Two things to avoid

  1. Being Property Rich and Cash poor

  2. Interest payments that strip away your REAL Return on Investment

When thinking about whether investing in property is right for you, I believe the first thing that should be studied is cash reserves. I believe, like many others that if you can get a piece of real estate at a below market price and can afford to sit on it until the time you can sell it for more, it is simply a no brainer, but quite honestly very often I  see that simple plan go wrong. The first case is sometime people do not understand that property is basically a non-liquid asset and the reality is that if you are forced to sell quickly you will almost always not only fail to make a profit, but probably also lose part of your original investment. Being in the Real Estate business , I see  first hand  every week  people who walk in our doors and need a quick sale because they do not have enough  cash to meet their obligations. Sometimes they are tragic cases of unexpected illness and medical bills and sometime it is as basic as not having enough money to cover their basic living expenses. Ultimately, if they can even get a buyer, it is for a price reduced to a fraction of what that land would go for in a controlled, non distressed situation. When people do ask my advice about investing in property, the very first thing I tell them is to figure out how much it would cost them to live for a year or two, throw in the costs of an unforeseen incident or two, and what is left is the maximum that they should commit to spending on any non-liquid asset like real estate.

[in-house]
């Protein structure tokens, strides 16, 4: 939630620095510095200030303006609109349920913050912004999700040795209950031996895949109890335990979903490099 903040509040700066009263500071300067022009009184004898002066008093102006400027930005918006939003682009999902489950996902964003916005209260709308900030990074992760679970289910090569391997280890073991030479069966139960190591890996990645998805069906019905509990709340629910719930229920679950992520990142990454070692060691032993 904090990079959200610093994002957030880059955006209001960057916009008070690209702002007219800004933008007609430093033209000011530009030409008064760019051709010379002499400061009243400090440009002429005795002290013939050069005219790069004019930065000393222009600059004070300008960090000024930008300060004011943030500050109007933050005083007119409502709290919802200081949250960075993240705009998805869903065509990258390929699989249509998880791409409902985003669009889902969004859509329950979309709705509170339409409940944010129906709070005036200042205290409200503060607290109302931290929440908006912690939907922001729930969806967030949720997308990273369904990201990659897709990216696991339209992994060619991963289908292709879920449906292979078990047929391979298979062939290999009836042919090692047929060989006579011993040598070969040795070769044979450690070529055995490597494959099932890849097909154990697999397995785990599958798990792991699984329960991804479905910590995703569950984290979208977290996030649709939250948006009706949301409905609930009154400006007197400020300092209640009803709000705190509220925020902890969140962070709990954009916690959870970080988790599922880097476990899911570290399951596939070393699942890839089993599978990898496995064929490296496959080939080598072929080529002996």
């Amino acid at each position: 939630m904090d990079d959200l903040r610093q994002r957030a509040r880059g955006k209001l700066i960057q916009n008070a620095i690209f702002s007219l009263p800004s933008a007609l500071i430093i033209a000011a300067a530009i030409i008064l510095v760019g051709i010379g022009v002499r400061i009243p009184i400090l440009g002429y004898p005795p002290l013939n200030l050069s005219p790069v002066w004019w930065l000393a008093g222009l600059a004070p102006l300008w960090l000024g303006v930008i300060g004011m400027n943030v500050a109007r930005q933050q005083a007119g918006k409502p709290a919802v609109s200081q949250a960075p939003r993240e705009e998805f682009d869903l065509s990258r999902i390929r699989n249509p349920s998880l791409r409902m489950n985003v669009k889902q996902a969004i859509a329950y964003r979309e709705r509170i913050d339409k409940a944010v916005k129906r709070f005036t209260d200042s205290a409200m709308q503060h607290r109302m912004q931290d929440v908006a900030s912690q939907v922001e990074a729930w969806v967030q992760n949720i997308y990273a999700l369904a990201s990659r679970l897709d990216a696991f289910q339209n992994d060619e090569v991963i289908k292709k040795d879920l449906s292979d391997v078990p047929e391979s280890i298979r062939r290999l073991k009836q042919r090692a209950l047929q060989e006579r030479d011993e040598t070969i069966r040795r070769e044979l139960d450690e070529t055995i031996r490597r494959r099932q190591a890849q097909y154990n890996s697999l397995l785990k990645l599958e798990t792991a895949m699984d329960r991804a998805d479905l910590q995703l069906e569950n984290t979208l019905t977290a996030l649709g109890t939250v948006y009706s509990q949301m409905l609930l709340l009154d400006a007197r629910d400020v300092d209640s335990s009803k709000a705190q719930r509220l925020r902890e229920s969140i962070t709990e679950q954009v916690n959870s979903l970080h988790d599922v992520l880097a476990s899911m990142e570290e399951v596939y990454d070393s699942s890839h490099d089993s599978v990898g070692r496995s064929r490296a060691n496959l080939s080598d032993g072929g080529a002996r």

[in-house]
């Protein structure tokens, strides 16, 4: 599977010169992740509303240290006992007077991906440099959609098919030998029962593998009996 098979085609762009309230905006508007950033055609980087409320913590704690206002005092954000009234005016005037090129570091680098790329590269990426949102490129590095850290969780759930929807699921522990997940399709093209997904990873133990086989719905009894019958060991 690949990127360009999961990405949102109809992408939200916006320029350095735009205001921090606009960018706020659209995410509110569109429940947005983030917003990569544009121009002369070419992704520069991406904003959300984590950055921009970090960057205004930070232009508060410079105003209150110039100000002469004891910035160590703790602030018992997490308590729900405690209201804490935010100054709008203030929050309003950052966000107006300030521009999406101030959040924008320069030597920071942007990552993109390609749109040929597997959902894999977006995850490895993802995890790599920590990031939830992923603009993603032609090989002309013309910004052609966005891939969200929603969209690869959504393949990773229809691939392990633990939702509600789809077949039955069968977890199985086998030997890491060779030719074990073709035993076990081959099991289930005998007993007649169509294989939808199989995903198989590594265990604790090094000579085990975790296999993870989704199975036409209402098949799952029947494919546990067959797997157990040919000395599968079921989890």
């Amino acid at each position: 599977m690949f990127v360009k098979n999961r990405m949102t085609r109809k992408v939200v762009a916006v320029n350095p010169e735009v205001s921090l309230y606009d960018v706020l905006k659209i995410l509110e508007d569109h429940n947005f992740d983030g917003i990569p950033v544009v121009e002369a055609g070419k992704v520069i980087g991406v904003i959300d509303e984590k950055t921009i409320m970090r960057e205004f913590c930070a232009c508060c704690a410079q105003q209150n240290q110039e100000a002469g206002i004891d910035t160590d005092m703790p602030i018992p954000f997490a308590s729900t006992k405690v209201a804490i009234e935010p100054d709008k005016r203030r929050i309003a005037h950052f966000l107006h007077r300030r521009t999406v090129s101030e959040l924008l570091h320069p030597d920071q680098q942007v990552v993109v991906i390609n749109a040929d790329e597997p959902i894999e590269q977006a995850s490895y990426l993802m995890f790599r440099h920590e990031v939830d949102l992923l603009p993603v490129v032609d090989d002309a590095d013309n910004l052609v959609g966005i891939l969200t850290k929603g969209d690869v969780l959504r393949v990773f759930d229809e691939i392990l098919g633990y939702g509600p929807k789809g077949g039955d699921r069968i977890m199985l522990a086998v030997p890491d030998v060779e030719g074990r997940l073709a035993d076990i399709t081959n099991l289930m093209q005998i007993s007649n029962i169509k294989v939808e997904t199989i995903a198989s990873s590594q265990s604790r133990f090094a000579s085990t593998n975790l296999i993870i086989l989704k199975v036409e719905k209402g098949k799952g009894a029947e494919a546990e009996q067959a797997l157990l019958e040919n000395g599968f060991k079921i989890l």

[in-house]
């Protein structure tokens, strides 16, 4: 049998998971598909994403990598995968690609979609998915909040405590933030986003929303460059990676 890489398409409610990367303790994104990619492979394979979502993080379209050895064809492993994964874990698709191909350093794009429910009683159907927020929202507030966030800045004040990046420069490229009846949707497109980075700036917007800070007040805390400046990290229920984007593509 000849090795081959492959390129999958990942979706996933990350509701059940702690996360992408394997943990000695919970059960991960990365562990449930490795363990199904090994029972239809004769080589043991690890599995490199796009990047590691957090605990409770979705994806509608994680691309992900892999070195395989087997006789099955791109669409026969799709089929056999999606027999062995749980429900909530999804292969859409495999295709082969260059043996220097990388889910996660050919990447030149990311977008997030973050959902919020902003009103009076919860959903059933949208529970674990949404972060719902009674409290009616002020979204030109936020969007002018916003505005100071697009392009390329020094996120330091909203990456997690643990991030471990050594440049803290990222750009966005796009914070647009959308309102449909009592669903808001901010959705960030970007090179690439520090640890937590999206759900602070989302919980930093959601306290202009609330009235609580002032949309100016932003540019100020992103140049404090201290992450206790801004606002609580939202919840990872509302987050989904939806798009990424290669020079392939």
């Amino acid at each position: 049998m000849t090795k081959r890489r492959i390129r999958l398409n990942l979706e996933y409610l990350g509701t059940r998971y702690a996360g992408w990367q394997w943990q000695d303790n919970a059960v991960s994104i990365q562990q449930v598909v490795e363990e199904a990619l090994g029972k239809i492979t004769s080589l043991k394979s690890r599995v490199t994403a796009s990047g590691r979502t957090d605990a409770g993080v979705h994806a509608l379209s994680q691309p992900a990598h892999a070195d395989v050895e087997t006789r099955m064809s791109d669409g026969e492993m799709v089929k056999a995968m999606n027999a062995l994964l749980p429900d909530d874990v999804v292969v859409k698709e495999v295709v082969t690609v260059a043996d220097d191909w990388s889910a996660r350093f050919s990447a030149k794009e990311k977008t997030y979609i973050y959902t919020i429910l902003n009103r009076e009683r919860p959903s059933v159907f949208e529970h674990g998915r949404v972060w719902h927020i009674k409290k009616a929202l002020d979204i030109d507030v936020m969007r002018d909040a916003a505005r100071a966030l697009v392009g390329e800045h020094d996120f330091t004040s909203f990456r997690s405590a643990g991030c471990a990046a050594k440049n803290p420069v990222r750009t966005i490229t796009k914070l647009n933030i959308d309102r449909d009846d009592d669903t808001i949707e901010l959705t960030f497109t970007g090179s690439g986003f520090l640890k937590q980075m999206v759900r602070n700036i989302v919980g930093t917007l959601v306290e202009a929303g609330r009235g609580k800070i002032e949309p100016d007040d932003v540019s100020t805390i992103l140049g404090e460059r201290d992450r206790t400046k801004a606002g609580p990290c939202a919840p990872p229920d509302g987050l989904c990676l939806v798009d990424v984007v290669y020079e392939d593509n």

The second, but equally important consideration should be whether to buy using credit or installments. This I personally feel is where a lot of people’s logic goes astray. The fact is that when something is bought on credit, the calculation of what is paid for that asset has to include the interest that was spent for servicing the debt on the purchase. Keeping it simple,  the cost of that asset is equal to the deposit put down plus all the payments made (which would include interest). To use a very basic example if you were to buy a five million pesos property , put down 25% or 1.25 million and get a mortgage for the remaining at 8% amortized over 10 years, you would end up paying out of pocket approximately 6.7 million. The question becomes whether after 10 years the property has appreciated in value to exceed that amount and more. If you were  able to get 7 mil (a huge 40% increase in value) you would still only get an ROI of 300,000 for your 6.7 million spent or approximately 1% per annum. Hardly something that would be considered a good investment.

In conclusion I would only like to suggest that if you want to make a good investment in real estate, number 1, always leave enough liquid cash to cover all possible expenditures you will have so you don’t have to sell quickly, and number 2 , the more money of the purchase price you finance, the poorer your return on investment.

All very elementary, but when it comes to buying a property, sometimes emotions cloud peoples ability to use logic.

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